The appellant's third ground of error complains the State argued to the jury that the appellant's counsel lacked good faith. The argument was as follows:

"MR. ANGELLE CONTINUES WITH ARGUMENT: Now, Mr. Pettis knew he had no legal objection there, he had no legal objection to state to the Court, he just tried to break my train of thought, remember "MR. PETTIS: Your Honor, we are going to object "THE COURT: Counsel, they are matters for the Jury to consider."

The objection was general and did not preserve error. Smith v. State, supra; Rodriguez v. State, Tex.Cr.App., 417 S.W.2d 165; Ingram v. State, Tex.Cr.App., 363 S.W.2d 284. The appellant's third ground of error is overruled.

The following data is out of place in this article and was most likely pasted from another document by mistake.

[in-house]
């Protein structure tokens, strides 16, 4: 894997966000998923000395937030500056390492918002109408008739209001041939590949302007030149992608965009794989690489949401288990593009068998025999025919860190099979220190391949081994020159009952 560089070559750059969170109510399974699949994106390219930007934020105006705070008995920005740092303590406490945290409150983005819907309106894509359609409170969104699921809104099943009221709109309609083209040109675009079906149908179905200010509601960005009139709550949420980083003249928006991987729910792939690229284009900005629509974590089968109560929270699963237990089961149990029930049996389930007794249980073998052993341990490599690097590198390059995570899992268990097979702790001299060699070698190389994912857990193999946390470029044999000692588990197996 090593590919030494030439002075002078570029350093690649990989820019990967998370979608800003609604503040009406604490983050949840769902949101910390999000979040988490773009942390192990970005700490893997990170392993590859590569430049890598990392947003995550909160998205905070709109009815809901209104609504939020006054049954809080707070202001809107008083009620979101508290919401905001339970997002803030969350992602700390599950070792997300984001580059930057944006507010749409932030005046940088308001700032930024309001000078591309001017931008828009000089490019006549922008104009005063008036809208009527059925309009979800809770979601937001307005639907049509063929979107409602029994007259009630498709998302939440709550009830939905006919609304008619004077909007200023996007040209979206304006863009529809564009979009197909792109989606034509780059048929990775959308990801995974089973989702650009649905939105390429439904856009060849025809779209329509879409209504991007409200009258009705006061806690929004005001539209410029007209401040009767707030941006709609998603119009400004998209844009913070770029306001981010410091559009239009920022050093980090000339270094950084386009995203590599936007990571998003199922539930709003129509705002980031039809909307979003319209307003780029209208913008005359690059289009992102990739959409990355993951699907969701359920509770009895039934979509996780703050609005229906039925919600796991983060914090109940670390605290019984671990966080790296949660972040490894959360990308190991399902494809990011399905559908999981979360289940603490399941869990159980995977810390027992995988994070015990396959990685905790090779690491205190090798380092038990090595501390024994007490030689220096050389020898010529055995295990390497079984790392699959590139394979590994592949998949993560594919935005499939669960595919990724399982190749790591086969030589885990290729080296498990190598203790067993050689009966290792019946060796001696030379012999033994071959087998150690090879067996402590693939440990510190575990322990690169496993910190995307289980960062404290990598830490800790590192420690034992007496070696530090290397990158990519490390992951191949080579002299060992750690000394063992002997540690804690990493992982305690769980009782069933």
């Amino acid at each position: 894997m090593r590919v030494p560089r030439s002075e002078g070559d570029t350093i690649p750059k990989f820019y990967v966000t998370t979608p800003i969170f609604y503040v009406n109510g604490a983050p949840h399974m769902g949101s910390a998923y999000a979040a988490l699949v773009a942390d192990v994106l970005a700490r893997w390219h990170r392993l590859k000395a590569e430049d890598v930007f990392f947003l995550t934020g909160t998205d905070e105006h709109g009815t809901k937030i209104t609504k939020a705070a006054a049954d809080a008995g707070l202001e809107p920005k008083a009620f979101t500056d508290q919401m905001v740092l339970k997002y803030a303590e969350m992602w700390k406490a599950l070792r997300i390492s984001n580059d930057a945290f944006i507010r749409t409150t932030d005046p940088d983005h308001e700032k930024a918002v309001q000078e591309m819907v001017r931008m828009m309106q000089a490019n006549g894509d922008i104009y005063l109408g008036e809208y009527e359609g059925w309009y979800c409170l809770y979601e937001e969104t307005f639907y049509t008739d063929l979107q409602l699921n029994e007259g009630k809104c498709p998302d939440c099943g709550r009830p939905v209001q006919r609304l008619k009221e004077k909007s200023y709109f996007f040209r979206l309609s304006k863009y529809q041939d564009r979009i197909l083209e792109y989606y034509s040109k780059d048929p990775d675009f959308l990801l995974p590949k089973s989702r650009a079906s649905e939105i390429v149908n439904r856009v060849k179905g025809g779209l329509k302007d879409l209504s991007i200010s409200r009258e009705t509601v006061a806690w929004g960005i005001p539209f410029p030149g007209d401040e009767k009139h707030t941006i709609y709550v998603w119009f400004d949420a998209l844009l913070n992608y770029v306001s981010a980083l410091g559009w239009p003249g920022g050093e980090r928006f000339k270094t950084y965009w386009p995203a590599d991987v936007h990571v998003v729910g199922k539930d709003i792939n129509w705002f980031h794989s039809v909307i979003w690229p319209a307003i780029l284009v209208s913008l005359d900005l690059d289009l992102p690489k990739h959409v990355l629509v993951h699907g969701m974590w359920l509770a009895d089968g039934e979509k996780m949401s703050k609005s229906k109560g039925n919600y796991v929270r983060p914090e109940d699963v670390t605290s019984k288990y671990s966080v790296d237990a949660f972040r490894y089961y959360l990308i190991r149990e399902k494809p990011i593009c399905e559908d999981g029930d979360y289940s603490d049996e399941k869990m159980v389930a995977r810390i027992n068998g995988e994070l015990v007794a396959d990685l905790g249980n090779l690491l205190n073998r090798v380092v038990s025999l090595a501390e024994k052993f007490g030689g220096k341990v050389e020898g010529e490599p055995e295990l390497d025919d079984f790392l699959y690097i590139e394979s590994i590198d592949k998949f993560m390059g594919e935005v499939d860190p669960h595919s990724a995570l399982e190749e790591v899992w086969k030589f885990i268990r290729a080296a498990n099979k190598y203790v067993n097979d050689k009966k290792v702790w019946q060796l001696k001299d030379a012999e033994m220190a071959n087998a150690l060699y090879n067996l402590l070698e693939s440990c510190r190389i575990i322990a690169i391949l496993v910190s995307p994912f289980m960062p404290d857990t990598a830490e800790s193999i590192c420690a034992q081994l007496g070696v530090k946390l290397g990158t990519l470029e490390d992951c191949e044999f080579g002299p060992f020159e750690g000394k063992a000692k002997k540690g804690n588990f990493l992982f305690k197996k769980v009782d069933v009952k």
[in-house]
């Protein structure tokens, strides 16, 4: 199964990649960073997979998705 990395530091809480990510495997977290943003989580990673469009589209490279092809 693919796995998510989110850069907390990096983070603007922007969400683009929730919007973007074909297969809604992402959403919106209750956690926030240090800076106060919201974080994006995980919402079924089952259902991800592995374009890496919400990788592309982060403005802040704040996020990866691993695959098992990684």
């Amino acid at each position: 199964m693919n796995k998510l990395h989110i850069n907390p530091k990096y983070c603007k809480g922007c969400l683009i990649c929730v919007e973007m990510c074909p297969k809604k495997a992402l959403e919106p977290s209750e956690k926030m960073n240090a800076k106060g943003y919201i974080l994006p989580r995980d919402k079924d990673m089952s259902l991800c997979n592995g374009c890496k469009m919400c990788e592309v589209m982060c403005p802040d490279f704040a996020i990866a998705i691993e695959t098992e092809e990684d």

The appellant's fourth ground of error relates to the following argument of the prosecuting attorney:

"Let me tell you what's going to happen if probation is granted in this case. If probation is granted in this case when you return your verdict, that boy walks out of this courtroom, never one day to see any sort of restraint on him, his activity or his conduct in any way whatsoever other than obeying the law, which he has to obey to stay out of trouble to keep his probation from being revoked. "MR. PETTIS: Your Honor, we are going to object to that argument, that is an untrue and improper statement. "THE COURT: The Court has charged the Jury on the law of probation, Counsel."